“The bricks themselves have seemingly birthed an entire generation of architects, engineers, and building buffs. ”
It’s not difficult to remember. Bustling cities built in a day in primary blue, red, yellow, green. Pixelated space probes shattering into their component pieces on berber carpeted living room floors. Countertop kingdoms with pulley operated drawbridges. Pastiche combinations of the three, blended into one surreal and chaotic playworld. LEGO, the iconic children’s toy of interlocking bricks, is simultaneously the most versatile and the most forgiving building material in the world. First established by Danish carpenter Ole Kirk Kristiansen in 1932 LEGO began as a a small toy workshop in Billund, Denmark, creating wooden blocks, piggy banks, dolls, and pull-along duck toys. The name LEGO is a portmanteau of the Danish LEg GOdt meaning, “play well”, that coincidentally translates to “I put together” in Latin
Over the years, Kristiansen’s son, Godfred Kirk Christiansen, led the company from a small-time workshop to one of the most renowned and recognizable toy brands of all time. The company bought its first plastic injection-moulding machine in 1946 and by 1949 created the first prototype of its signature Automatic Binding Brick. By 1958 the brick had been updated to the stud-and-tube system still used to this day. Since then, the LEGO brick has become a nearly ubiquitous symbol across the globe. LEGO reports that in 2012, 45.7 billion bricks were produced at a rate of 5.2 million bricks per hour, and more than 400 billion have been produced since 1949. Divided evenly amongst the world’s population, every single person on earth could possess roughly 62 LEGO bricks. The bricks themselves have seemingly birthed an entire generation of architects, engineers, and building buffs. But what it is about this simple toy that accounts for such long term appeal? The answer is in the name: Play Well.
Each LEGO set comes with a booklet of specific construction guidelines that can be completely eschewed by the builder in favor of more free form play. Six 2×4 LEGO bricks can technically be combined in over 900 million unique ways, so as builders accumulate sets, their options for new combinations increase exponentially. And while each block added to a creation-in-progress presents a new direction and endless possibilities, it can just as easily be taken back. Builders are never invested in any one decision. They can make mistakes and then choose to either erase those mistakes, or adapt their designs to them. It is this low-risk freedom that provokes such rabid creativity at such a young age, capturing the minds and imagination of children everywhere.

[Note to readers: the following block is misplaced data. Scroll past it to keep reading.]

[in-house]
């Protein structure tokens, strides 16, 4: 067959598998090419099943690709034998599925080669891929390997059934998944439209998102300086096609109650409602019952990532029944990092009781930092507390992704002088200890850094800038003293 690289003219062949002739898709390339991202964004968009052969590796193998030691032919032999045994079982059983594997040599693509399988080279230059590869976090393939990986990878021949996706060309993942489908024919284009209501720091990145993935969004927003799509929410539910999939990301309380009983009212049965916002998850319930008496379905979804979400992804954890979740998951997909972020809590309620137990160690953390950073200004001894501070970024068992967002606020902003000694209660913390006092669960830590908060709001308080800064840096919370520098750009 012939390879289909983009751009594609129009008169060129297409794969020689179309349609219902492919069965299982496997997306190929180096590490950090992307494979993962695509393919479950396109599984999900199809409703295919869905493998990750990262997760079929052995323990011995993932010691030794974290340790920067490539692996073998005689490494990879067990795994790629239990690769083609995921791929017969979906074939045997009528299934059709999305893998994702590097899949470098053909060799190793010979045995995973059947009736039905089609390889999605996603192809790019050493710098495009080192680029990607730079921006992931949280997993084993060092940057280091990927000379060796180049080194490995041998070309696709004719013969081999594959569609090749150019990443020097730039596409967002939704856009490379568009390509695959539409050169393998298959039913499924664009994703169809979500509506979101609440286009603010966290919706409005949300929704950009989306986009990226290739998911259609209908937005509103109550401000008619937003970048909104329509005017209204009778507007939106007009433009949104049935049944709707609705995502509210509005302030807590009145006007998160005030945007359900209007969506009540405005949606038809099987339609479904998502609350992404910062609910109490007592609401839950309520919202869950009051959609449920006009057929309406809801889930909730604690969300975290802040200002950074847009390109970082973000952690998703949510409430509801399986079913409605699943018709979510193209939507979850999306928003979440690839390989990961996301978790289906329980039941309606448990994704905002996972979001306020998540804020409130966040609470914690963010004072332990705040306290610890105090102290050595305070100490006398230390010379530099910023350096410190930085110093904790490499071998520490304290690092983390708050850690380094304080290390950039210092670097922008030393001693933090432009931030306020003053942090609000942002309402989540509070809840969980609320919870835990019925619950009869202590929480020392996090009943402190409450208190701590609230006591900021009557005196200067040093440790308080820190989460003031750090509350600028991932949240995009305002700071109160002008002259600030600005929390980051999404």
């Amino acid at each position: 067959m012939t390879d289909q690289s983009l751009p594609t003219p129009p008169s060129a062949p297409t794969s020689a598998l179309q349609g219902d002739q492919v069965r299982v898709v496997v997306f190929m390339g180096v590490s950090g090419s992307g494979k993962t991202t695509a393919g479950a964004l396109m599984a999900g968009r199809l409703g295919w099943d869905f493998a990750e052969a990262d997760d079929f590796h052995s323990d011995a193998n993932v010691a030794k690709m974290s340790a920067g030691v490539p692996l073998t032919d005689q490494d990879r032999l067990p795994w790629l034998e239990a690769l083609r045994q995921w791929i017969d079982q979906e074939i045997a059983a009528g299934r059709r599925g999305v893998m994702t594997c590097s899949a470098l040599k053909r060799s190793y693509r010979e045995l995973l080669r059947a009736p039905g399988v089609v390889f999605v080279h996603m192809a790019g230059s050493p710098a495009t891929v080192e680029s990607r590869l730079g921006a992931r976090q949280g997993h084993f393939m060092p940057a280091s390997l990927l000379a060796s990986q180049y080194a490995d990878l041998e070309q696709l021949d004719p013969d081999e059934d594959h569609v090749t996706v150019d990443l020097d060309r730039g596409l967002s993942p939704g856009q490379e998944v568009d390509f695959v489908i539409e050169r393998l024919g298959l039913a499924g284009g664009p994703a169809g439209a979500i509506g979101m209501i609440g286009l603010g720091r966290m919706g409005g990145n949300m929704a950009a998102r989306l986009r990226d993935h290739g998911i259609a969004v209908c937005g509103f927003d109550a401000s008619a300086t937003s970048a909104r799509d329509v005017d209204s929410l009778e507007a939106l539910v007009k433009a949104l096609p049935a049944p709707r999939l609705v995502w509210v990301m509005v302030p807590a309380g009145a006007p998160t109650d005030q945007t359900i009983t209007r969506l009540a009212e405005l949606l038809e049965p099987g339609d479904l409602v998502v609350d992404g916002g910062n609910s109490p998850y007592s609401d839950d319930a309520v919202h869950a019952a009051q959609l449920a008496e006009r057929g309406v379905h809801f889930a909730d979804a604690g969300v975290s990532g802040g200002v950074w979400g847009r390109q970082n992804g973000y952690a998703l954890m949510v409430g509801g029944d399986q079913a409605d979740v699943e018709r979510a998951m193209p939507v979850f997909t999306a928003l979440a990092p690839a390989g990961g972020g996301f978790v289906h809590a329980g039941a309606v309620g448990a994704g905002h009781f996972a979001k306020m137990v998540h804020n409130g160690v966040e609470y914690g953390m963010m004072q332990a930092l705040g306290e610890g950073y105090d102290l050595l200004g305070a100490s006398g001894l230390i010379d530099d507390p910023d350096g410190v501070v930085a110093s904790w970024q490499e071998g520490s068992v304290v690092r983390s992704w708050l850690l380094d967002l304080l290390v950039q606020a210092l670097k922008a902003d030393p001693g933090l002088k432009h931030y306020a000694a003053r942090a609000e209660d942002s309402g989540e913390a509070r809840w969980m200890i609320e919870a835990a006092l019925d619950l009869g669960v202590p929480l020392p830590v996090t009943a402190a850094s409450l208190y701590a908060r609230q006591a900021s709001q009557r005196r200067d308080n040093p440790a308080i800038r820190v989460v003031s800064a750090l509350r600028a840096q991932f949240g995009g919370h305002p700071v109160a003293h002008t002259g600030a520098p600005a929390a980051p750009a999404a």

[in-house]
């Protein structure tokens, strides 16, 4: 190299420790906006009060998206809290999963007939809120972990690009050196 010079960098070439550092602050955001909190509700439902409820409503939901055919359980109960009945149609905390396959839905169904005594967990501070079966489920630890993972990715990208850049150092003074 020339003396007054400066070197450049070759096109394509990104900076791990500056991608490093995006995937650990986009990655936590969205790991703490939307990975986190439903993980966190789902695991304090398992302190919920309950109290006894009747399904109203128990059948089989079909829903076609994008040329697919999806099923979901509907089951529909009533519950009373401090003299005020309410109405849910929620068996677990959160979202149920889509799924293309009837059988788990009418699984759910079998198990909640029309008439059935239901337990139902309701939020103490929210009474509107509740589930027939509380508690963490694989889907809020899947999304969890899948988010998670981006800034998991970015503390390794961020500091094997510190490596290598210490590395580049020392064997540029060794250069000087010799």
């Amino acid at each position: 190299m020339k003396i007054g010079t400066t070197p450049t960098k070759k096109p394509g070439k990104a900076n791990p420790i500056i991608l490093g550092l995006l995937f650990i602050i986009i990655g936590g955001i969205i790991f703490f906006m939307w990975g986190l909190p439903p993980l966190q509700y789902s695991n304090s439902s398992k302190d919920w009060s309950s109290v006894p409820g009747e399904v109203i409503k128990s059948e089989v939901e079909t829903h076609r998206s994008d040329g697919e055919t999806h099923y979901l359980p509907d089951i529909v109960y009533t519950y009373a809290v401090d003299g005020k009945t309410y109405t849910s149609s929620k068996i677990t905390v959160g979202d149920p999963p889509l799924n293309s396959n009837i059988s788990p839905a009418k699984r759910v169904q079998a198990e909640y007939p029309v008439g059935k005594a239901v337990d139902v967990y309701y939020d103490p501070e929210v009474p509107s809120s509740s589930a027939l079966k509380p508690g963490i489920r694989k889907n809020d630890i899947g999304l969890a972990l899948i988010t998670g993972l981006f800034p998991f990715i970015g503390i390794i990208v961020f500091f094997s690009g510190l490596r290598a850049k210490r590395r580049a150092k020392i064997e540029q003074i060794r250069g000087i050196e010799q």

While this freedom allows for creations of all kinds, from domestic structures, to simple machines, to fully functioning robots, to purely abstract artistic representations, the form itself is not without its limits. The LEGO brick’s simple geometry decimates organic curves. And this is the simple beauty of the LEGO brick. While completely unrestrained creativity can often yield unfocused results, the simple parameters of the medium help to inform the finished product. In his book Free Play: The Power of Improvisation in Life and The Arts, Stephen Nachmanovitch expounds upon the benefits of working work with limitations, “Working within the limits of the medium forces us to change our own limits…(free play) is not breaking with forms and limitations just to be ‘free’, but using them as the very means of transcending ourselves… Form used well can become the very vehicle of freedom, of discovering the creative surprises that liberate mind-at-play.”
The balance between form and versatility sets the LEGO brick apart from the battery-operated convolution of the modern toy world, drawing builders back time and time again with the endless possibilities it affords. Carried by the promise of its name, the beloved LEGO brick continues to incite joy and nostalgia in the smiles of all those who remember the thrill of breaking ground on LEGO cities, LEGO moonbases, LEGO ice cream cones, LEGO Frank Lloyd Wright houses, LEGO Rothkos, LEGO friends, LEGO homes, LEGO worlds.
Words by Jason Donahoe. All photos used by permission,® 2014 The LEGO Group.